New Help for Adoption in Ohio

Charlotte Lozier Institute  

By Mike Gonidakis

 

Ohio Right to Life recently initiated major adoption legislation in the Ohio House of Representatives. When this legislation passes, the choice for life will be much more accessible to Ohioans, and the adoption process will be accelerated and safeguarded in myriad ways.

 

One way is by shortening the adoption decree challenge period.  Another is by slashing the cost.

 

People frequently say that adoption costs too much time and money.  Quite frankly, they’re right.  For many would-be parents, these two factors are enough to stop them from ever considering adoption.  The choice to give new life and a new home to a child in Ohio is slow and expensive, fraught with both red tape and fraud.  In fact, adopting my son in Cleveland was much more difficult than adopting my daughter in Guatemala.

 

Currently, Ohioans wait a whole year before they can leave adoption limbo.  They endure a year of stress, a year of worries, a year of knowing full well that a child is theirs—but that this reality could be challenged at any moment.

 

As part of its groundbreaking adoption reform legislation, Ohio Right to Life is working to change that—shortening the period that an adoption decree can be challenged to 60 days, a period that is still long enough to address concerns if they arise.

 

In addition, to make the cost of adoption less forebidding and crippling, Ohio Right to Life’s adoption reform legislation will dramatically enhance the tax credit for adoption from $1,500 to $10,000, with the flexibility to roll over unused portions of the credit for four years.  This provision alone would return thousands of dollars to adoptive parents, providing them with more economic freedom and choice to provide for all of their child’s needs.

 

Furthermore, Ohio Right to Life’s adoption initiative will potentially eliminate a court hearing that can cost upwards of $1,500, shaving hundreds more off the cost of adoption.  By slashing the cost of adoption and increasing the financial incentives to adopt, adoption will certainly not just be for the wealthy or those who have an equity line.  The choice for life will be expanded beyond current economic boundaries, as the economic choices that families can make with their saved money are also expanded.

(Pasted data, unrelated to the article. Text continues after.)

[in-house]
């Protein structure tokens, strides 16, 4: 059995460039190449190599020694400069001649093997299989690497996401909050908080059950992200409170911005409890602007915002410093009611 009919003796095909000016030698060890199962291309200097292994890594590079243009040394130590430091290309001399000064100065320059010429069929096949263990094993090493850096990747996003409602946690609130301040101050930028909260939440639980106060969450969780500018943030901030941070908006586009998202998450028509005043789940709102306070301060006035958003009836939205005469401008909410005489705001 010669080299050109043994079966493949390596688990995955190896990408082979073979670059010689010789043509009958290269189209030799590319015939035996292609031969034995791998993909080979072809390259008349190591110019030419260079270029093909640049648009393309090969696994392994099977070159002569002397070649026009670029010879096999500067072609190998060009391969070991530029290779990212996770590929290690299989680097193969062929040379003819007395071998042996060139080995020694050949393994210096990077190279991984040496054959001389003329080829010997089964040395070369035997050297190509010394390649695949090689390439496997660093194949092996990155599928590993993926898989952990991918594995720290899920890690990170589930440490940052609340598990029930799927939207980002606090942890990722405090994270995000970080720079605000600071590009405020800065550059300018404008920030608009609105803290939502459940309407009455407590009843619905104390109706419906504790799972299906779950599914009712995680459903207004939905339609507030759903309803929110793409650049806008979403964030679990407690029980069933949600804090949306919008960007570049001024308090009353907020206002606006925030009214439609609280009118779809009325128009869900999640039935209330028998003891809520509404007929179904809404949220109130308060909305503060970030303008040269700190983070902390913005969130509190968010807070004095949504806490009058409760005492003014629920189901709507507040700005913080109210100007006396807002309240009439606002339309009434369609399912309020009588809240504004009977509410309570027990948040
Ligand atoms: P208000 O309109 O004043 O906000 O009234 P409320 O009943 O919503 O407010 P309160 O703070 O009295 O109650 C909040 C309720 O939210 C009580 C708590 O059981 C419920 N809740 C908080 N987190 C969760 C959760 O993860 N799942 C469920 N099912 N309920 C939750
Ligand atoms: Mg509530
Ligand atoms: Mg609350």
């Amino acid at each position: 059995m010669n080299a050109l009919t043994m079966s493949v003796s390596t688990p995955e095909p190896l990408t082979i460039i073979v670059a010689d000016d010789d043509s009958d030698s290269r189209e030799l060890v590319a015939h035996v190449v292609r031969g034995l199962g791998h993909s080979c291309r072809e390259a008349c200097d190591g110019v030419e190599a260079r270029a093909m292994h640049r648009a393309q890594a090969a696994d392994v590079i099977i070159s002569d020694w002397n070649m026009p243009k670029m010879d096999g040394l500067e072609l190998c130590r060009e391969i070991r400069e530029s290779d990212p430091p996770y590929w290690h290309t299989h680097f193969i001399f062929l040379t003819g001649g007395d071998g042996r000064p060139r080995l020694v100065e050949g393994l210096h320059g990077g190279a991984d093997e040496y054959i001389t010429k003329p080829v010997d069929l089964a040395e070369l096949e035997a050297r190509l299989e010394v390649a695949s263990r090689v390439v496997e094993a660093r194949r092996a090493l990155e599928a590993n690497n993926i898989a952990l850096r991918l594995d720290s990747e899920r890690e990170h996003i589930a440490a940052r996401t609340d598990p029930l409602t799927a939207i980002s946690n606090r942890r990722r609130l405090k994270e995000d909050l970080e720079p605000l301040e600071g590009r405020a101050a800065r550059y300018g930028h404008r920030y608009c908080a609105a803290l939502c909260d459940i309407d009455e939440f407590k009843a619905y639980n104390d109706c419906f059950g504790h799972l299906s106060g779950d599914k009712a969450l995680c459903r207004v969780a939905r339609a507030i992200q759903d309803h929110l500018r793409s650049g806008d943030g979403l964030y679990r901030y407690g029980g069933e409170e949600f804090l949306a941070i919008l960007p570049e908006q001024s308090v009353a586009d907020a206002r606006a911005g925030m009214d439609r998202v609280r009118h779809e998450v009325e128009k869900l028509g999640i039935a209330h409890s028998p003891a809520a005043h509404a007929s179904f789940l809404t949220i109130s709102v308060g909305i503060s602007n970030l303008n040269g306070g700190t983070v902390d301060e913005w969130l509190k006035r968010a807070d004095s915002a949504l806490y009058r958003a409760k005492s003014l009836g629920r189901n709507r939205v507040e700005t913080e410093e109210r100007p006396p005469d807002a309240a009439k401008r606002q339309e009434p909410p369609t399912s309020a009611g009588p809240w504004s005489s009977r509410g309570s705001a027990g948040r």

Another of the legislation’s provisions will concentrate the birth father’s opportunity to claim or renounce his parental rights in the pre-birth period, giving him potentially months in advance and an additional seven days after birth to do so.  Currently, he has 30 days post-birth to address these rights. The birth father’s rights are by no means truncated. In fact, by repositioning the starting place of his rights at a point before birth, birth fathers can decide to claim or renounce their rights much earlier. By concentrating the days in the pre-birth period, parts of the adoption process can be completed before a child is even born, providing him or her with a much smoother transition into the world.

 

Essentially, these adoption reforms are child-focused, as they provide more choices and opportunities to secure the best life possible for the adopted child. When this reform passes, Ohio families will find a cornucopia of new opportunities to make life-giving choices, without having to worry as much about so many emotional, financial, and temporal costs.

 

There is a saying that goes, “Adoption means you grew in her heart instead of her tummy.” With an accelerated and safeguarded adoption process, Ohio families will hopefully find that their adopted children have grown in their hearts much more seamlessly and without unnecessary burdens.

 

Get ready, Ohio families: the choice for life in Ohio is about to get much, much better.

 

Editor’s note:  The adoption tax credit is a mechanism many states and the federal government have used to ease the cost of adoption, make adoption affordable for families with lower or middle incomes, and reduce the costs of long-term foster care to the state and federal government.  The impact of the credit in improving the lives of adopted children is less quantifiable but lies at the heart of its importance.  See “The Adoption Tax Credit: Progresss and Prospects for Expansion” at lozierinstitute.org/adoptiontaxcredit.  Passage of the bill would make Ohio’s tax law one of the most adoption-friendly in the nation.

 

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